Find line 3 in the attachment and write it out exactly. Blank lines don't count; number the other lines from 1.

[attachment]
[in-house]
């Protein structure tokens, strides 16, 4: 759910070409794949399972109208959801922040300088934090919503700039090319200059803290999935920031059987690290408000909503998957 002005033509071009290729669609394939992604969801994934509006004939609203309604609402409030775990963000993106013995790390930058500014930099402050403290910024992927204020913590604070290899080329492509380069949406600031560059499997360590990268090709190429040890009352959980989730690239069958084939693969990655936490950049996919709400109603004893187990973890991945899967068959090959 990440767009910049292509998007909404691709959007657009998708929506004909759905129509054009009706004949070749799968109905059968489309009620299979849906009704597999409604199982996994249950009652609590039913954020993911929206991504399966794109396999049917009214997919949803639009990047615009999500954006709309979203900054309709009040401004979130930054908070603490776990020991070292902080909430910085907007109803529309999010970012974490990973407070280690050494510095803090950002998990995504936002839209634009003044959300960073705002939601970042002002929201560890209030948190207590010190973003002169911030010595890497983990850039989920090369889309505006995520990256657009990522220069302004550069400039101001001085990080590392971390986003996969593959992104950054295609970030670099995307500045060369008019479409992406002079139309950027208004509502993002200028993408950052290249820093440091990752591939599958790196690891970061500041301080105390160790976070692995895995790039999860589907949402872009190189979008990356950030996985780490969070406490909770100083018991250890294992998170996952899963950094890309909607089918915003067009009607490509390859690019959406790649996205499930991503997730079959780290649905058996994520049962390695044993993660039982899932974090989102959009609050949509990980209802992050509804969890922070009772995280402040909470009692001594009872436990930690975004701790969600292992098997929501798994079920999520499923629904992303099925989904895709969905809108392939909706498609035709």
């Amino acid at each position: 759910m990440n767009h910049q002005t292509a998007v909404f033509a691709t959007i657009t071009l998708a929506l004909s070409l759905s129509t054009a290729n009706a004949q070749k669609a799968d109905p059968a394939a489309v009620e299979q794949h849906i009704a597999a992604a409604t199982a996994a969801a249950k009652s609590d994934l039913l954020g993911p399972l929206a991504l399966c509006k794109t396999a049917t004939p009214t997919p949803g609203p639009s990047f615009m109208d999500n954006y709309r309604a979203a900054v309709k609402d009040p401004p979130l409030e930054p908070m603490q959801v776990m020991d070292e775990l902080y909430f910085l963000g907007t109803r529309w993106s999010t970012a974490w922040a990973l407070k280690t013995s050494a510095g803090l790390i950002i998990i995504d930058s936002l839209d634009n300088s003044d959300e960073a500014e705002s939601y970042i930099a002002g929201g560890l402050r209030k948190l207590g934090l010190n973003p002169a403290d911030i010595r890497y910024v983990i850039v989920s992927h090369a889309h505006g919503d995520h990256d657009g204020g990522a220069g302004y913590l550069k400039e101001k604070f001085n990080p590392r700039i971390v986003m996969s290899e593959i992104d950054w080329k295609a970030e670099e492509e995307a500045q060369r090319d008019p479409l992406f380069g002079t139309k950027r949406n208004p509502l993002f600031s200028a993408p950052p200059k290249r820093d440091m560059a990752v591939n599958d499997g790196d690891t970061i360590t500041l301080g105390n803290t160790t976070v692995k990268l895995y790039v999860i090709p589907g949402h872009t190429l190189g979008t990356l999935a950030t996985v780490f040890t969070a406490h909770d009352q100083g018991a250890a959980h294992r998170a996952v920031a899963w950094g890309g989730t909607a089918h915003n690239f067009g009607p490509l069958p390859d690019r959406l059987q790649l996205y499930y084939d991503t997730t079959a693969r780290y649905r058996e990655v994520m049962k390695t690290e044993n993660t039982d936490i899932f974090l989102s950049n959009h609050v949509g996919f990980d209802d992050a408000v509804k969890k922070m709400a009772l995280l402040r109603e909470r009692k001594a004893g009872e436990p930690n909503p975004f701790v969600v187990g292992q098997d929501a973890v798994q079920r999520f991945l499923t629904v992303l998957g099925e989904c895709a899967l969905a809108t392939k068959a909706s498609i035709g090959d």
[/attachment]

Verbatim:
């Amino acid at each position: 759910m990440n767009h910049q002005t292509a998007v909404f033509a691709t959007i657009t071009l998708a929506l004909s070409l759905s129509t054009a290729n009706a004949q070749k669609a799968d109905p059968a394939a489309v009620e299979q794949h849906i009704a597999a992604a409604t199982a996994a969801a249950k009652s609590d994934l039913l954020g993911p399972l929206a991504l399966c509006k794109t396999a049917t004939p009214t997919p949803g609203p639009s990047f615009m109208d999500n954006y709309r309604a979203a900054v309709k609402d009040p401004p979130l409030e930054p908070m603490q959801v776990m020991d070292e775990l902080y909430f910085l963000g907007t109803r529309w993106s999010t970012a974490w922040a990973l407070k280690t013995s050494a510095g803090l790390i950002i998990i995504d930058s936002l839209d634009n300088s003044d959300e960073a500014e705002s939601y970042i930099a002002g929201g560890l402050r209030k948190l207590g934090l010190n973003p002169a403290d911030i010595r890497y910024v983990i850039v989920s992927h090369a889309h505006g919503d995520h990256d657009g204020g990522a220069g302004y913590l550069k400039e101001k604070f001085n990080p590392r700039i971390v986003m996969s290899e593959i992104d950054w080329k295609a970030e670099e492509e995307a500045q060369r090319d008019p479409l992406f380069g002079t139309k950027r949406n208004p509502l993002f600031s200028a993408p950052p200059k290249r820093d440091m560059a990752v591939n599958d499997g790196d690891t970061i360590t500041l301080g105390n803290t160790t976070v692995k990268l895995y790039v999860i090709p589907g949402h872009t190429l190189g979008t990356l999935a950030t996985v780490f040890t969070a406490h909770d009352q100083g018991a250890a959980h294992r998170a996952v920031a899963w950094g890309g989730t909607a089918h915003n690239f067009g009607p490509l069958p390859d690019r959406l059987q790649l996205y499930y084939d991503t997730t079959a693969r780290y649905r058996e990655v994520m049962k390695t690290e044993n993660t039982d936490i899932f974090l989102s950049n959009h609050v949509g996919f990980d209802d992050a408000v509804k969890k922070m709400a009772l995280l402040r109603e909470r009692k001594a004893g009872e436990p930690n909503p975004f701790v969600v187990g292992q098997d929501a973890v798994q079920r999520f991945l499923t629904v992303l998957g099925e989904c895709a899967l969905a809108t392939k068959a909706s498609i035709g090959d």